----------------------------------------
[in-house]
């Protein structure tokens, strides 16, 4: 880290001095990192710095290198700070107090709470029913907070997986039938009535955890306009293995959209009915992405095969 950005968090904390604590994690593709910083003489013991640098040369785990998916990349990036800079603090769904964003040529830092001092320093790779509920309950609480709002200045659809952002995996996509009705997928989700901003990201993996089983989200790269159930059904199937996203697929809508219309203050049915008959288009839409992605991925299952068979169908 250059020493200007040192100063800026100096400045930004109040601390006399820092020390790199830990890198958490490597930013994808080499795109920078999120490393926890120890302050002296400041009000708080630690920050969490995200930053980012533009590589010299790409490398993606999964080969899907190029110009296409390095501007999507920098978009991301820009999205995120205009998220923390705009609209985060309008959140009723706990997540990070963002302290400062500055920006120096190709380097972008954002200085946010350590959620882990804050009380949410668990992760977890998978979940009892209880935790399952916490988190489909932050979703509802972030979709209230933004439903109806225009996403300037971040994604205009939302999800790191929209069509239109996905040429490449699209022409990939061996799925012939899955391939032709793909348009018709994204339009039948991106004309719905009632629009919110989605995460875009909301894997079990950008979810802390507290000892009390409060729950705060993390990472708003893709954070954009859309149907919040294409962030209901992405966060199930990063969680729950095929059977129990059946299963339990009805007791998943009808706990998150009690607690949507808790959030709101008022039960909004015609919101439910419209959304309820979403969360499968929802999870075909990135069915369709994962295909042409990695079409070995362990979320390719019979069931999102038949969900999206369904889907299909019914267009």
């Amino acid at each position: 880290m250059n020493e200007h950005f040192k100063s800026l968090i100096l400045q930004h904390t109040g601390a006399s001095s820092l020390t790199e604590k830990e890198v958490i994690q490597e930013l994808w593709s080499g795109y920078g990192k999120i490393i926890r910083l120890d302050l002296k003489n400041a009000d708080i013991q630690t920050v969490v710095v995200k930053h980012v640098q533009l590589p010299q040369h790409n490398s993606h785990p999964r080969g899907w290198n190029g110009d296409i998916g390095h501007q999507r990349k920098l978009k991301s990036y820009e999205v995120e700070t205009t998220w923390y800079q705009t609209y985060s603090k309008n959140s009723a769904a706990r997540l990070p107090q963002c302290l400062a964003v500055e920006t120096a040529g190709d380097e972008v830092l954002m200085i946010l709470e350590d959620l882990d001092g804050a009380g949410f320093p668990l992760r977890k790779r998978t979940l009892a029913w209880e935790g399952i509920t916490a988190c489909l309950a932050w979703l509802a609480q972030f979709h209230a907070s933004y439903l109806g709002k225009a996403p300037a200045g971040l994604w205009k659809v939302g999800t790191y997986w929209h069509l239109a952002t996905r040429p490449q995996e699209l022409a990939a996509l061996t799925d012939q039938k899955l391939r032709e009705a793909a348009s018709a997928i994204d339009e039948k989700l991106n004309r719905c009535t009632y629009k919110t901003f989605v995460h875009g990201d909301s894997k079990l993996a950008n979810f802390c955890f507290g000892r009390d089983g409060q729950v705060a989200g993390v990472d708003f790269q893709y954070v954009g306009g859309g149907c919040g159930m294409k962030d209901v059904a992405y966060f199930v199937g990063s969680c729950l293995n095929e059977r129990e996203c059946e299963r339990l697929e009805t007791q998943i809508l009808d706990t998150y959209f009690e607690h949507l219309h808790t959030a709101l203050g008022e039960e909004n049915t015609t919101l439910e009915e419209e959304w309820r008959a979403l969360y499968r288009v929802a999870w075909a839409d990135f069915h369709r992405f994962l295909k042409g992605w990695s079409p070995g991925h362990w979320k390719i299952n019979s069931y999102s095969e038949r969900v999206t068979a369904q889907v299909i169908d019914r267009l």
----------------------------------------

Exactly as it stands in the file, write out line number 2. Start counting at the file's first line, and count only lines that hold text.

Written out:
């Protein structure tokens, strides 16, 4: 880290001095990192710095290198700070107090709470029913907070997986039938009535955890306009293995959209009915992405095969 950005968090904390604590994690593709910083003489013991640098040369785990998916990349990036800079603090769904964003040529830092001092320093790779509920309950609480709002200045659809952002995996996509009705997928989700901003990201993996089983989200790269159930059904199937996203697929809508219309203050049915008959288009839409992605991925299952068979169908 250059020493200007040192100063800026100096400045930004109040601390006399820092020390790199830990890198958490490597930013994808080499795109920078999120490393926890120890302050002296400041009000708080630690920050969490995200930053980012533009590589010299790409490398993606999964080969899907190029110009296409390095501007999507920098978009991301820009999205995120205009998220923390705009609209985060309008959140009723706990997540990070963002302290400062500055920006120096190709380097972008954002200085946010350590959620882990804050009380949410668990992760977890998978979940009892209880935790399952916490988190489909932050979703509802972030979709209230933004439903109806225009996403300037971040994604205009939302999800790191929209069509239109996905040429490449699209022409990939061996799925012939899955391939032709793909348009018709994204339009039948991106004309719905009632629009919110989605995460875009909301894997079990950008979810802390507290000892009390409060729950705060993390990472708003893709954070954009859309149907919040294409962030209901992405966060199930990063969680729950095929059977129990059946299963339990009805007791998943009808706990998150009690607690949507808790959030709101008022039960909004015609919101439910419209959304309820979403969360499968929802999870075909990135069915369709994962295909042409990695079409070995362990979320390719019979069931999102038949969900999206369904889907299909019914267009």